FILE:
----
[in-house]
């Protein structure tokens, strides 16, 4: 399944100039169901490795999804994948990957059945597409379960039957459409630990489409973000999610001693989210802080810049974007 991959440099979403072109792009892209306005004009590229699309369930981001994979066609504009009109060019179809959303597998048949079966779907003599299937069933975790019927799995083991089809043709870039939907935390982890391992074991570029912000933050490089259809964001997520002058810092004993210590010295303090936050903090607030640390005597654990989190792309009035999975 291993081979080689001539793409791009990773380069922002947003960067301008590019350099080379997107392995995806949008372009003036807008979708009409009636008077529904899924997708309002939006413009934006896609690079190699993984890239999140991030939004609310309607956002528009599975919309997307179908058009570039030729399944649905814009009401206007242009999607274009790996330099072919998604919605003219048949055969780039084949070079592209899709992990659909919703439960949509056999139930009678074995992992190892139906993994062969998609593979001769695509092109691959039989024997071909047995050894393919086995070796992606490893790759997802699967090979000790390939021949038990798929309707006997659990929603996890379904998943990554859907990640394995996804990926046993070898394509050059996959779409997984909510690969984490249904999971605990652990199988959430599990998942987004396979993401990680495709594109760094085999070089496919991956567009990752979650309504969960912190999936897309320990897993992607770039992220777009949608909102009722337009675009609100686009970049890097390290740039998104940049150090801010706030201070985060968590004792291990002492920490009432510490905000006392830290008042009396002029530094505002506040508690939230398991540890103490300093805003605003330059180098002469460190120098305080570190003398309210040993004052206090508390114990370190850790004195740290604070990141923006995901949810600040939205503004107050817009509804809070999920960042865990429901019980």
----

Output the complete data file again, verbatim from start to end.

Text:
[in-house]
């Protein structure tokens, strides 16, 4: 399944100039169901490795999804994948990957059945597409379960039957459409630990489409973000999610001693989210802080810049974007 991959440099979403072109792009892209306005004009590229699309369930981001994979066609504009009109060019179809959303597998048949079966779907003599299937069933975790019927799995083991089809043709870039939907935390982890391992074991570029912000933050490089259809964001997520002058810092004993210590010295303090936050903090607030640390005597654990989190792309009035999975 291993081979080689001539793409791009990773380069922002947003960067301008590019350099080379997107392995995806949008372009003036807008979708009409009636008077529904899924997708309002939006413009934006896609690079190699993984890239999140991030939004609310309607956002528009599975919309997307179908058009570039030729399944649905814009009401206007242009999607274009790996330099072919998604919605003219048949055969780039084949070079592209899709992990659909919703439960949509056999139930009678074995992992190892139906993994062969998609593979001769695509092109691959039989024997071909047995050894393919086995070796992606490893790759997802699967090979000790390939021949038990798929309707006997659990929603996890379904998943990554859907990640394995996804990926046993070898394509050059996959779409997984909510690969984490249904999971605990652990199988959430599990998942987004396979993401990680495709594109760094085999070089496919991956567009990752979650309504969960912190999936897309320990897993992607770039992220777009949608909102009722337009675009609100686009970049890097390290740039998104940049150090801010706030201070985060968590004792291990002492920490009432510490905000006392830290008042009396002029530094505002506040508690939230398991540890103490300093805003605003330059180098002469460190120098305080570190003398309210040993004052206090508390114990370190850790004195740290604070990141923006995901949810600040939205503004107050817009509804809070999920960042865990429901019980």